Magnesium is required for the production of hormones that are important for the absorption of calcium (Ca)from the gut and the mobilisation of Ca from bones.
Supplementing with magnesium for two to three weeks pre-calving will reduce the risk of milk fever, however it does not build up a store of magnesium.
Magnesium supplementation pre-calving
Supplementing with Magnesium sulphate or Magnesium chloride before calving is more likely to prevent milk fever than using Magnesium oxide. However it can be difficult to supply cows with enough Magnesium when using either Magnesium sulphate or Magnesium chloride. Therefore dust pastures with Magnesium oxide as well, to ensure the cows receive enough magnesium, not just the correct type.
One way to achieve the required dietary Magnesium concentration pre-calving is to add 60 grams of Magnesium chloride or Magnesium sulphate into the water trough and dust pastures with 50 to 70 grams of Magnesium oxide per cow per day as well.
Supplement with magnesium until after spring pasture growth rates have slowed (December). Use blood tests to determine if continued supplementation is required from December onward.
Magnesium requirements are also affected by the levels of potash and calcium in the diet. Some farms with very high potash levels in pasture will require high rates of magnesium supplementation.
Applying potassium fertiliser or lime within three months of calving can affect cow magnesium levels at calving. Where magnesium is added to water and dosage is not accurate there is a risk of the water becoming toxic and stock refusing to drink.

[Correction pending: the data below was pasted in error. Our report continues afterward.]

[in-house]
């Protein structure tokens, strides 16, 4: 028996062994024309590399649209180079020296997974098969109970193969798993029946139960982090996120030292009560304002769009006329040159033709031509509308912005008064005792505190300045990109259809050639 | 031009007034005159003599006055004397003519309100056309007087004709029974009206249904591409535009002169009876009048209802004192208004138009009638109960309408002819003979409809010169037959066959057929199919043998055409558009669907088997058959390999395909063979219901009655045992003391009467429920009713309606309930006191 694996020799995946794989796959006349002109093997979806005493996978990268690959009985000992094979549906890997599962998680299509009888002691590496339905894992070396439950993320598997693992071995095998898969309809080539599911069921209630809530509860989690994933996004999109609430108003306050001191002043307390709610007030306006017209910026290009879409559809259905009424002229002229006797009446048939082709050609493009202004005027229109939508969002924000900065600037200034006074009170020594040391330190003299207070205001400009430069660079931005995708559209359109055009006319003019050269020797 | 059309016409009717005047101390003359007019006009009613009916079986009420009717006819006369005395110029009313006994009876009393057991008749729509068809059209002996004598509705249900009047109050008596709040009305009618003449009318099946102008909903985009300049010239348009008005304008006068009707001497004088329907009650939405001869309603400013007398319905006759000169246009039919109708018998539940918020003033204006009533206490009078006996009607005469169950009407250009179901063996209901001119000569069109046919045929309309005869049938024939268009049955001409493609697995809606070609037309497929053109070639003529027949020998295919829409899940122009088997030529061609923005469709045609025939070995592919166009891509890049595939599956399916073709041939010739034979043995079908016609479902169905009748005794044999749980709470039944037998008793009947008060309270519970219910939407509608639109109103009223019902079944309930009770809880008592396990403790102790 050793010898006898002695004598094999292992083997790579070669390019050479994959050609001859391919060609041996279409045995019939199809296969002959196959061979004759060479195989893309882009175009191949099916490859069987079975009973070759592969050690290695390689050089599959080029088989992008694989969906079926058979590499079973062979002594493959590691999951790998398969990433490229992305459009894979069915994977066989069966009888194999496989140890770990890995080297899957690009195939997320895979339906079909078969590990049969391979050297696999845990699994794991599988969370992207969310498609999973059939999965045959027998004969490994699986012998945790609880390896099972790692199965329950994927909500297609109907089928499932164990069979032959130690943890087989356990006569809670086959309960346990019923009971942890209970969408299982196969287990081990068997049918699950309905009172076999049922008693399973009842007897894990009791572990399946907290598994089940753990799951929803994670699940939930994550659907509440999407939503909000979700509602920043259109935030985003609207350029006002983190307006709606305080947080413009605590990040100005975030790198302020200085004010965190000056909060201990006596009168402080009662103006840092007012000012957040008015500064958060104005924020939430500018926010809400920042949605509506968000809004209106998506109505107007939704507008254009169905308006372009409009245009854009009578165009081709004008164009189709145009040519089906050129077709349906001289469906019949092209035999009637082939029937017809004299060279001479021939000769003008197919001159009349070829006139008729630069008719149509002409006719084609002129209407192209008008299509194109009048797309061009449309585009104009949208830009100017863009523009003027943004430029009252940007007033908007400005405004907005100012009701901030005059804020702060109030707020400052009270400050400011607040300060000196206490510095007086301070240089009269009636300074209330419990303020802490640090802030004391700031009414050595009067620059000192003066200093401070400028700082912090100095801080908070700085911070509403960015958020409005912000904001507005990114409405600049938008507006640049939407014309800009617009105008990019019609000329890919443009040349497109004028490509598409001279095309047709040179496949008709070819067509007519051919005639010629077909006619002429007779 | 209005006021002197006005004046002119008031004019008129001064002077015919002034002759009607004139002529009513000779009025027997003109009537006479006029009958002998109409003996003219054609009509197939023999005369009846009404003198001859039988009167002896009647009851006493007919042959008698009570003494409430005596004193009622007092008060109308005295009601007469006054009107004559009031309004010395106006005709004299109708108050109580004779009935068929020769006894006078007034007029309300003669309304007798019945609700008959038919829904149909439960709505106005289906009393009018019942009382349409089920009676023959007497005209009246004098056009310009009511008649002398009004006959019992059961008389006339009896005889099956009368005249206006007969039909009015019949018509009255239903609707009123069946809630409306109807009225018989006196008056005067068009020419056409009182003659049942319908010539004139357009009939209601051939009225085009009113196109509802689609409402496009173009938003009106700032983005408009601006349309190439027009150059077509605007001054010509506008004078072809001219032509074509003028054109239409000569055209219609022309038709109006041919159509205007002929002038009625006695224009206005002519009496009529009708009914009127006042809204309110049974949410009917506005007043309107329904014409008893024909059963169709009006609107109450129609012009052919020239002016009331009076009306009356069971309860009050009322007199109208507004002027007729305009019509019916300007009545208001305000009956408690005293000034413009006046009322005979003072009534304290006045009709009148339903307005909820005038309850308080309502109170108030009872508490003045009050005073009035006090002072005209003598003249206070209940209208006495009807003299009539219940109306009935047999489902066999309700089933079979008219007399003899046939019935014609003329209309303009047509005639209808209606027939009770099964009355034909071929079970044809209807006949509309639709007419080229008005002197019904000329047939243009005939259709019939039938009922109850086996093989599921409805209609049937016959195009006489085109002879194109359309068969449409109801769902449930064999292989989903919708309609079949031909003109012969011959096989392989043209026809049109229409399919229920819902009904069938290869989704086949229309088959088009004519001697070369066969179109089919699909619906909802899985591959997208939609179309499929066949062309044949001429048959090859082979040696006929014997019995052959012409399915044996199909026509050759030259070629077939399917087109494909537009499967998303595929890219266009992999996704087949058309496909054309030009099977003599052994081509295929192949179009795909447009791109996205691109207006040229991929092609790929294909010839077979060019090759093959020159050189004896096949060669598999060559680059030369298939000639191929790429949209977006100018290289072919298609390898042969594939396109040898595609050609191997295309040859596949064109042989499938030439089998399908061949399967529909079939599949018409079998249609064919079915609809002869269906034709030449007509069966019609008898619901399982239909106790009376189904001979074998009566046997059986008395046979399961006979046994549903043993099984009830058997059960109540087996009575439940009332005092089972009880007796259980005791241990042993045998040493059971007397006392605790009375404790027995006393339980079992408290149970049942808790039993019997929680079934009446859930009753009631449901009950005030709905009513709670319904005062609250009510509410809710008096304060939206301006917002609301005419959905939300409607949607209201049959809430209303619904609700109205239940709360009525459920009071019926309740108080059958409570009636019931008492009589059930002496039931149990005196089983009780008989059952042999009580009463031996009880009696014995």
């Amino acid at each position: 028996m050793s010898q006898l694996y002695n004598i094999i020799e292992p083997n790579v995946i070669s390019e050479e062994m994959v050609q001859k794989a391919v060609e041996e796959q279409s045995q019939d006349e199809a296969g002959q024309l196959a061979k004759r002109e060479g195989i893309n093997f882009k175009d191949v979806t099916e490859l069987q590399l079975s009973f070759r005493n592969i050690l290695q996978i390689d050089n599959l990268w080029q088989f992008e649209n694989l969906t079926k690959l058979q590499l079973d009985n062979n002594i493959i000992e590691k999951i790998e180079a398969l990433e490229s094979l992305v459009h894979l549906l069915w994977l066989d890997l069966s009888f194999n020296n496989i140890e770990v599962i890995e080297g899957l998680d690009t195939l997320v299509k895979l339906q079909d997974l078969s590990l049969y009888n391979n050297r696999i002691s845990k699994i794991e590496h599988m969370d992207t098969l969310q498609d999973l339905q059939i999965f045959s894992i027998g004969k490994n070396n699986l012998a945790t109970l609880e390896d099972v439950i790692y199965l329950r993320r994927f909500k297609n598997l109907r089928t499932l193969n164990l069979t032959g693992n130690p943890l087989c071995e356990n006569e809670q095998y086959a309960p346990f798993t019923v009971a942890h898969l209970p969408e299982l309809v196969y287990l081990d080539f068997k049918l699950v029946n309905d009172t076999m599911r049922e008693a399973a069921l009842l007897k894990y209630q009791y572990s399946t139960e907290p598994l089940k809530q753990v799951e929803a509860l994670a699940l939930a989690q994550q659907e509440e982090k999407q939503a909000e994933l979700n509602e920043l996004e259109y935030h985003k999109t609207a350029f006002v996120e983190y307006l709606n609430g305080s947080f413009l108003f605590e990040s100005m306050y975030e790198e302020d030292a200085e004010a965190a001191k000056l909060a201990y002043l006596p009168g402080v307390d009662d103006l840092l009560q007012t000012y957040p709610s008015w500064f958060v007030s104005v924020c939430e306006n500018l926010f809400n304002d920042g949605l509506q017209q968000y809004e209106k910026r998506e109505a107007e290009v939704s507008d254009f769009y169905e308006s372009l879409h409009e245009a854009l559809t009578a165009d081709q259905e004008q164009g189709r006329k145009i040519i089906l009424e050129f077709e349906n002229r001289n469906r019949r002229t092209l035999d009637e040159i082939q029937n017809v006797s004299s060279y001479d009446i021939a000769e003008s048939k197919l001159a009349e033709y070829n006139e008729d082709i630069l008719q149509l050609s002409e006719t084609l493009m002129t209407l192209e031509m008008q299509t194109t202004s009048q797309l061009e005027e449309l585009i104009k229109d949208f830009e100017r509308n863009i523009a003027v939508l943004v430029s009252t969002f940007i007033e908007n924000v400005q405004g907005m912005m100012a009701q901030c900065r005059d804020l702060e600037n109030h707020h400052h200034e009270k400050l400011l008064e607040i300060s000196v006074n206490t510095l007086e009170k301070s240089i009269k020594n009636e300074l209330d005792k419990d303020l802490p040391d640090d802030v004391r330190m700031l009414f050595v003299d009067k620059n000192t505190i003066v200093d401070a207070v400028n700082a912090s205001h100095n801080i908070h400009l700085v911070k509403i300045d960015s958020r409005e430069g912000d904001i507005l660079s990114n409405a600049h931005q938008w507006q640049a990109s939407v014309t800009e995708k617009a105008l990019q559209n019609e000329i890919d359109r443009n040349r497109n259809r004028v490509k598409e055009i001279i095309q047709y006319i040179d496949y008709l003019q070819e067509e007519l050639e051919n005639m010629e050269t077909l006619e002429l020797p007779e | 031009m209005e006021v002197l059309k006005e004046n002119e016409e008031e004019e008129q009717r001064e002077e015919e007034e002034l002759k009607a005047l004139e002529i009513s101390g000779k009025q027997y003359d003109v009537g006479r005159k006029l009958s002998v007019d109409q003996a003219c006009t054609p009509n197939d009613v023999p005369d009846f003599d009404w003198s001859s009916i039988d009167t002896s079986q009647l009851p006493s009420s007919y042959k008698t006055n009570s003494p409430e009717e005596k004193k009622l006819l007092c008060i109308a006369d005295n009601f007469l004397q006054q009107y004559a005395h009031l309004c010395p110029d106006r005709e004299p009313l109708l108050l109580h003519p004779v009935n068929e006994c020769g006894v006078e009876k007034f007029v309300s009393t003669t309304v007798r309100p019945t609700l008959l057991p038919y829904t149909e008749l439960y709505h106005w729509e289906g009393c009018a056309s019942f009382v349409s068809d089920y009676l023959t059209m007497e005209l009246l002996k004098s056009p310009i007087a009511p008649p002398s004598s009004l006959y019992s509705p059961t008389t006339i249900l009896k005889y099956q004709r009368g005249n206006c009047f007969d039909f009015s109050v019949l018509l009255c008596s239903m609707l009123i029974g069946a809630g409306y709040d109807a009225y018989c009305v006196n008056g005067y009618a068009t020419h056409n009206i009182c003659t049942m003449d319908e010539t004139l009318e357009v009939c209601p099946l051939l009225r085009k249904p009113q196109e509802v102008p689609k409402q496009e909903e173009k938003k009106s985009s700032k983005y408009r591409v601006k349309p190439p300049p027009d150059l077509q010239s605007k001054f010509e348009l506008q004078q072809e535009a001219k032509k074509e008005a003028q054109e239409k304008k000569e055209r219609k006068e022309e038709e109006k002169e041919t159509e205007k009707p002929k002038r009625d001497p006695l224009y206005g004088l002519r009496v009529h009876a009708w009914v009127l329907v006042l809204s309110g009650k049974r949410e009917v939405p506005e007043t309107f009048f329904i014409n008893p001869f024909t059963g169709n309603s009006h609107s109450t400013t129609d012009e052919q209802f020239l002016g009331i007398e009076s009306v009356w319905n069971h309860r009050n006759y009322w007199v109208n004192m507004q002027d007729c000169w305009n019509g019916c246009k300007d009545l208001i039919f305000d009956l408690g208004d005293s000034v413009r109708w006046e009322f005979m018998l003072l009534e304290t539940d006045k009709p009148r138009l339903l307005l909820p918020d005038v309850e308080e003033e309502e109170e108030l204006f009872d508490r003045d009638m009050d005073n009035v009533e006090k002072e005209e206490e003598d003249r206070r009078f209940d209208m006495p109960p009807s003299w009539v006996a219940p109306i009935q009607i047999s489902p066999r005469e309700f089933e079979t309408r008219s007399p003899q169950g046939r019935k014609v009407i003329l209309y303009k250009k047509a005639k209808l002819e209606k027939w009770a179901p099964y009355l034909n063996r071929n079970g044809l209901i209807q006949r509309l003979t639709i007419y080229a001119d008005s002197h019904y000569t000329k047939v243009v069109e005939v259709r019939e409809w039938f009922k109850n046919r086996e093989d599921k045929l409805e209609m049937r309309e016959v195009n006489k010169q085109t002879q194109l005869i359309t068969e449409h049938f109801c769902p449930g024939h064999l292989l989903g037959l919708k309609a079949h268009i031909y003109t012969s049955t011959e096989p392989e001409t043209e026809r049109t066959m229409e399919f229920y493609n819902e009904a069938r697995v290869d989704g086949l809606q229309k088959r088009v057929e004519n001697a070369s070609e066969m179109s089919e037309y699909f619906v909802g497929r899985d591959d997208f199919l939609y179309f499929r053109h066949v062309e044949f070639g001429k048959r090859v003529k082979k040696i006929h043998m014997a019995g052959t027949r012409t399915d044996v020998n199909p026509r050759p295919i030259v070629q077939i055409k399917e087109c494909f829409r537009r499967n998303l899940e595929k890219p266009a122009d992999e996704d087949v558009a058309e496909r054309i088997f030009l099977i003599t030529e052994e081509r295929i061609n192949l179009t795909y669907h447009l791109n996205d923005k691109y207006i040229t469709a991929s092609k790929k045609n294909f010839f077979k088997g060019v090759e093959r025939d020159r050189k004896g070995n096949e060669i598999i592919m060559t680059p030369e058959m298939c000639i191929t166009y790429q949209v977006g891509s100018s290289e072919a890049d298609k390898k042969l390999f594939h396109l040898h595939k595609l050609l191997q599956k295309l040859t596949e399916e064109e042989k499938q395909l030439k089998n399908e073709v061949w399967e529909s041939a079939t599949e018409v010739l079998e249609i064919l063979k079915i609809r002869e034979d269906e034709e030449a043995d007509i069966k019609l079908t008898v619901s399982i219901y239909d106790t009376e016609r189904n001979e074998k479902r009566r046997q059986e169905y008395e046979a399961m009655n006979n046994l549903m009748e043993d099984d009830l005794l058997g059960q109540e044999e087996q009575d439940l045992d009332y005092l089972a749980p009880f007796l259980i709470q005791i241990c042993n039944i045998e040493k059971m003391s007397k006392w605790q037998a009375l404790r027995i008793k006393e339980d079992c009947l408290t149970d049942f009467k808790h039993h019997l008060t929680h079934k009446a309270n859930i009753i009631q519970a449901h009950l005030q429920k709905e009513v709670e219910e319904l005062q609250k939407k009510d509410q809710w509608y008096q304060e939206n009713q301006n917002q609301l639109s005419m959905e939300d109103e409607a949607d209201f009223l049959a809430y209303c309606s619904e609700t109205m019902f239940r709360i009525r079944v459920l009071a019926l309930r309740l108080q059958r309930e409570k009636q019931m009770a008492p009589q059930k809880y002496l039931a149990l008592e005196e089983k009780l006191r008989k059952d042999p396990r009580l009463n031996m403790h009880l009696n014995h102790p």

For more information refer to DairyNZ FarmFact: Mangnesium supplementation (3-1)
Dietary magnesium concentrations and quantity of supplementary magnesium required (g/cow/day)
|Mg requirement (% of diet)||Supplementary Mg
|Jersey (g/cow/day)||J x F (g/cow/day)
Quantities of magnesium sources to supply the required amounts of pure magnesium (down the throat)
|Magnesium source (% Mg)
|Mg Oxide (55%)
|Mg Sulphate (10%)||Epsom Salts||122||142||162||182||202|
|Mg Chloride (12%)||Mag chloride||100||117||134||151||167|
If dusting CausMag on pasture, need to at least double, possibly triple, the above to allow for field losses. When mixing with feed, double the rates above.
Amount of CausMag dusted (g/cow/day)
|Mg Oxide (55%)||Double rate||44||50||60||66||72|
|Mg Oxide (55%)
1. Supplement all cows with magnesium pre and post-calving to achieve 0.4% DM.
2. Keep dietary calcium (Ca) levels low pre-calving (< 0.5% DM)
3. Supplement all colostrum cows with at least 150 g limeflour calcium (300g limeflour for at risk cows).
4. Avoid feeds high in phosphorus (e.g. PKE) and supplement with DCP (or similar) when diets are low in phosphorus (e.g. Fodder beet).
5. Avoid grazing effluent paddocks
6. Understand the impact of DCAD in your system. In pasture-based systems, it is virtually impossible to obtain negative DCAD values therefore, it is not something to worry about. If feeding a high level of supplements, DCAD may be lowered sufficiently to reduce the risk of milk fever.